On 7 March 2015 the South Australian Attorney-General’s Department released a consultation paper titled Transforming Criminal Justice: Efficient Progression and Resolution of Major Indictable Matters. The paper proposes significant changes to the way in which serious criminal matters proceed through the courts.
Some of the proposed changes are long-overdue and are to be welcomed. Dewar Legal supports:
- The proposed requirement that serious allegations be reviewed by lawyers from the Office of the Director of Public Prosecutions (rather than by police prosecutors).
- The proposed system of pre-charge bail that will minimise the unnecessary court hearings that are currently required when a police investigation is incomplete at the time of charge.
- The proposed streamlined system of court dates which will see matters progress through the courts with fewer hearings.
What we cannot support – and indeed what we are very concerned about – are proposed changes that cannot be characterised simply as procedural changes designed to achieve efficiency. The consultation paper contains proposals which will inevitably have a fundamental impact upon the rights of people accused of criminal offences. In our view, these proposals are serious overreach. For example:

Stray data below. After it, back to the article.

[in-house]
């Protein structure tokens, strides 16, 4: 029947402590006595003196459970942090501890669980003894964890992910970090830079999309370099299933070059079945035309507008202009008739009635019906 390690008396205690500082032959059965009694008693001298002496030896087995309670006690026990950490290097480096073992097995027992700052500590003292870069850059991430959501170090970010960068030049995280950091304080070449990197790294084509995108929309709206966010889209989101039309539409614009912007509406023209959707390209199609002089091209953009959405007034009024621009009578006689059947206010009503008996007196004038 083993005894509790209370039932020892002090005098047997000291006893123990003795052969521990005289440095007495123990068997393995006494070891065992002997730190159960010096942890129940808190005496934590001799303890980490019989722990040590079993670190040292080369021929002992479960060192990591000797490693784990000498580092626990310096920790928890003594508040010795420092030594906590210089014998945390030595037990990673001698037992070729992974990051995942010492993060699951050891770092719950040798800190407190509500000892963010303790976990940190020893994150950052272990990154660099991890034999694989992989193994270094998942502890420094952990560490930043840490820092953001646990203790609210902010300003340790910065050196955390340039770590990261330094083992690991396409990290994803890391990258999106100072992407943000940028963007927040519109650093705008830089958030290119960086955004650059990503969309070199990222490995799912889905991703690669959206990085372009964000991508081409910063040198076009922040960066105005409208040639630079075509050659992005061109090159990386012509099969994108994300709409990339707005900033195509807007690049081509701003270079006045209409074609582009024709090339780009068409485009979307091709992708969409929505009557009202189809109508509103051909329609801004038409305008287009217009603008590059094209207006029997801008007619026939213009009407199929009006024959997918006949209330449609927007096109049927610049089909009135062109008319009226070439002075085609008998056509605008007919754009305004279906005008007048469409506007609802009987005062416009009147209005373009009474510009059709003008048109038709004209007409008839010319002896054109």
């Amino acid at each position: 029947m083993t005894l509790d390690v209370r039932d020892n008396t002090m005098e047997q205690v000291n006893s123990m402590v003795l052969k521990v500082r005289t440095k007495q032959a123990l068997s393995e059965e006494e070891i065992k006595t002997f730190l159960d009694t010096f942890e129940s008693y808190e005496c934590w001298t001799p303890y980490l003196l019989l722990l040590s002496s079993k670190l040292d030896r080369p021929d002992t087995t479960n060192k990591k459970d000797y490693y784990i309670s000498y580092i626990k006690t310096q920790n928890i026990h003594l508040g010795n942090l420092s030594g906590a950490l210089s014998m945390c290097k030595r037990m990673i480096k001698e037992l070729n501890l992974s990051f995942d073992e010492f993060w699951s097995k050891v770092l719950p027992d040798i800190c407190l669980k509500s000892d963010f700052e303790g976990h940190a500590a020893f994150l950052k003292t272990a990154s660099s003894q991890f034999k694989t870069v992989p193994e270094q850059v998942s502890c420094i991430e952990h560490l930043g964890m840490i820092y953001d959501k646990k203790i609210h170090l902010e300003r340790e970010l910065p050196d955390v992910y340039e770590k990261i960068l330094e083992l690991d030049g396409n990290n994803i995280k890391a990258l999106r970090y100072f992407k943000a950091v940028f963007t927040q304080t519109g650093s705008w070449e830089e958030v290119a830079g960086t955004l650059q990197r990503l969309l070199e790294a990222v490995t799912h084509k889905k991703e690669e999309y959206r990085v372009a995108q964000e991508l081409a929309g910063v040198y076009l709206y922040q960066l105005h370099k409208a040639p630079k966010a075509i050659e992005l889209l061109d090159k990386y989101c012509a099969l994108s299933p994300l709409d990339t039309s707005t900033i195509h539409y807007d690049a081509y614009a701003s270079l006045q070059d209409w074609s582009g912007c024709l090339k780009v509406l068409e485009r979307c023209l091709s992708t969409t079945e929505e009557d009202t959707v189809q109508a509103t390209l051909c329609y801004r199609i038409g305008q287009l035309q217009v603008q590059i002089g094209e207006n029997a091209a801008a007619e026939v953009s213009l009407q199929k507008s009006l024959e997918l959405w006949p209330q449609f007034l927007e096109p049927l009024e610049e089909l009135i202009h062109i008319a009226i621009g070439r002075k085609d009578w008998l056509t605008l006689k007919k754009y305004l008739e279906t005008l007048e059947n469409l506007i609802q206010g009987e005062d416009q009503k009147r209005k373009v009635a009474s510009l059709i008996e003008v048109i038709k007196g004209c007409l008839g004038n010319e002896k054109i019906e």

- We object to the proposed requirement for defendant’s to file a form disclosing to the prosecution the nature of its case. This is a fundamental attack on the centuries-old right to silence. Defendants should not be required to assist the prosecution with the preparation of its case.
- Even more objectionable is the proposal that such forms be “binding” on a defendant and that they not be able to depart from or alter a defence disclosed at an early stage of the proceedings. There should be no limits whatsoever on a defendant’s right to present his or her preferred defence at trial. To limit the right of a defendant to present a defence to a serious criminal charge based on the contents of a form (which may well depend on the skill and ability of the person completing it), is to invite serious miscarriages of justice.
- We object to the proposal to limit the right of defendants to file subpoenas in order to obtain relevant documents or to compel a witness to give evidence. The prosecution has the far greater resources of the state at its disposal – such as police officers with the virtually unfettered right to use search warrants (which in South Australia do not have to be approved by a judge) to obtain evidence to assist the prosecution case. Any proposal which limits the ability of defendants to mount a defence is highly objectionable.
Dewar Legal will be monitoring developments in this area closely and preparing a submission to the Attorney-General’s Department.
If you need a criminal lawyer in South Australia, please feel free to contact us by clicking here or by phoning (08) 8311 3964 to arrange a free consultation.